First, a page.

I think one of the biggest challenges I’ll face over the next year is the number of the hours that I’m going to be working, and the number of miles that I’m going to be traveling, and meeting with different groups of students. I could be in a classroom in Arkansas one day and giving a key note speech at a state convention in California twenty-four hours after that. Each place I go, and each group of students that I meet with, I’m going to have to be one hundred percent there for them, even if I’m going off two, three hours of sleep. The biggest challenge to me is going to be bringing that energy and bringing that passion for every single student that I meet along the way. 

 

What are you looking forward to the most? 

The thing I’m looking forward to the most is just the opportunities I’m going to have in front of me in the next year. I’m going to be on the road for three hundred days out of the next year, so each and every day is going to bring a new opportunity and a new challenge and a new way for me to grow, and a new opportunity for me to go out there and make a difference, whether that’s for a sponsor, whether it’s at a school visit, or whether it’s just taking time to talk to a fellow member. I think the thing that really excites me the most, and I’m most looking forward to are the opportunities that I have in front of me as a national officer.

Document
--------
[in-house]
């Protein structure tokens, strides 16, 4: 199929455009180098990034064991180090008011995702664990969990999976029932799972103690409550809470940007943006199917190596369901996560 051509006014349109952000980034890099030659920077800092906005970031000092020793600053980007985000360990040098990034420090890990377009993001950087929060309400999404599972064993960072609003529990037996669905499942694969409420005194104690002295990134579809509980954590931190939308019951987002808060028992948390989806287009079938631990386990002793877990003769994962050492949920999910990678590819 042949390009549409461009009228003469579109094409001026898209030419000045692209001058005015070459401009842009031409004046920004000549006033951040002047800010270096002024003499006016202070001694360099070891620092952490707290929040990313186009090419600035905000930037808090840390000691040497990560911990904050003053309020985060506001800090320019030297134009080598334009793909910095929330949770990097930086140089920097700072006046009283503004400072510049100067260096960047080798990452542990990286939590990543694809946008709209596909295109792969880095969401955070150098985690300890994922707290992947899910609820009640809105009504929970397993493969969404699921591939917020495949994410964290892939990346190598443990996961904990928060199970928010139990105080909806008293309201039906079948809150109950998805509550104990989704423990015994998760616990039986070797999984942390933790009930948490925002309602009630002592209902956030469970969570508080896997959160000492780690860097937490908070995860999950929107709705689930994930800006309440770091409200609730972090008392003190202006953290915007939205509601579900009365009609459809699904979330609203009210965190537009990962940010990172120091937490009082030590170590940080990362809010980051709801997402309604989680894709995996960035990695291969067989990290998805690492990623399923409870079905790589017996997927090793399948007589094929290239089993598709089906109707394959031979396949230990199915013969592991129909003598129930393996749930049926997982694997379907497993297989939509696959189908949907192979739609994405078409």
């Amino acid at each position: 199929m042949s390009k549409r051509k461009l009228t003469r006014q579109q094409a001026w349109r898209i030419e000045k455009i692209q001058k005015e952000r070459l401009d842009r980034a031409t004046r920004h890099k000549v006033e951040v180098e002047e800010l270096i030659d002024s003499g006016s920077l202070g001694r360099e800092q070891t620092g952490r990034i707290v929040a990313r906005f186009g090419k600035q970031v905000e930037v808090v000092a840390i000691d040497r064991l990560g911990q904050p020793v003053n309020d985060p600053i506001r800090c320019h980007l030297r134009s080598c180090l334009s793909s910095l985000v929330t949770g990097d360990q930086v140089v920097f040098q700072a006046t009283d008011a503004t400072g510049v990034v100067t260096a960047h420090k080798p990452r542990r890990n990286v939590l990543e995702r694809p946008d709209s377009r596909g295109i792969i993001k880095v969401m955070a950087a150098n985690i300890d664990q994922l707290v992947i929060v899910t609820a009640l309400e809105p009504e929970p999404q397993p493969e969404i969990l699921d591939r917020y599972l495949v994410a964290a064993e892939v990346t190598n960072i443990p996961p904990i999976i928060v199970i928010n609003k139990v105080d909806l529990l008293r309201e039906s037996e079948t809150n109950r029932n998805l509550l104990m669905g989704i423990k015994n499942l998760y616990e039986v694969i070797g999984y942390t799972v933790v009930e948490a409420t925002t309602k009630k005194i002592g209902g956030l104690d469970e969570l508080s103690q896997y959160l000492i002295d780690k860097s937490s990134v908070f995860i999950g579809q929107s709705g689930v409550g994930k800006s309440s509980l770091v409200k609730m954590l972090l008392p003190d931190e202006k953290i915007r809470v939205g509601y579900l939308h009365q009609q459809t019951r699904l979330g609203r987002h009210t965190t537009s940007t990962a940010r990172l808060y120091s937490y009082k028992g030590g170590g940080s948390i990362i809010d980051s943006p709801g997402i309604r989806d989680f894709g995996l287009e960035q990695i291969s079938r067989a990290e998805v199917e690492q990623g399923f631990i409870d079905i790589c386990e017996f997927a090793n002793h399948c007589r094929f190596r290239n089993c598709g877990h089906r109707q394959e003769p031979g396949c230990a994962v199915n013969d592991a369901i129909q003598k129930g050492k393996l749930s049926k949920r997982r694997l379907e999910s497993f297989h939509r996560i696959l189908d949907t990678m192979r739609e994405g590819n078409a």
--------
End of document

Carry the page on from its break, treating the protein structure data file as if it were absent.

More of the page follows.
What is your goal in this new position? 

I think the big goal that I really have is just help successful people be successful. This organization has probably one of the widest ranges of opportunities for our members, and as a national officer, I really want to help our students take advantage of all those opportunities and be as successful as they can possibly be. So, whether that means helping someone compete in a C.D. event, whether that means helping somebody write a speech when they’re trying to run for area or chapter office, I just want to be there and be available to our members to help them take advantage of every opportunity.


Posted: 04/25/2018 in Agriculture, Lifestyle

Tags: FFA, Agriculture, Georgia Farm Life, Young Farmers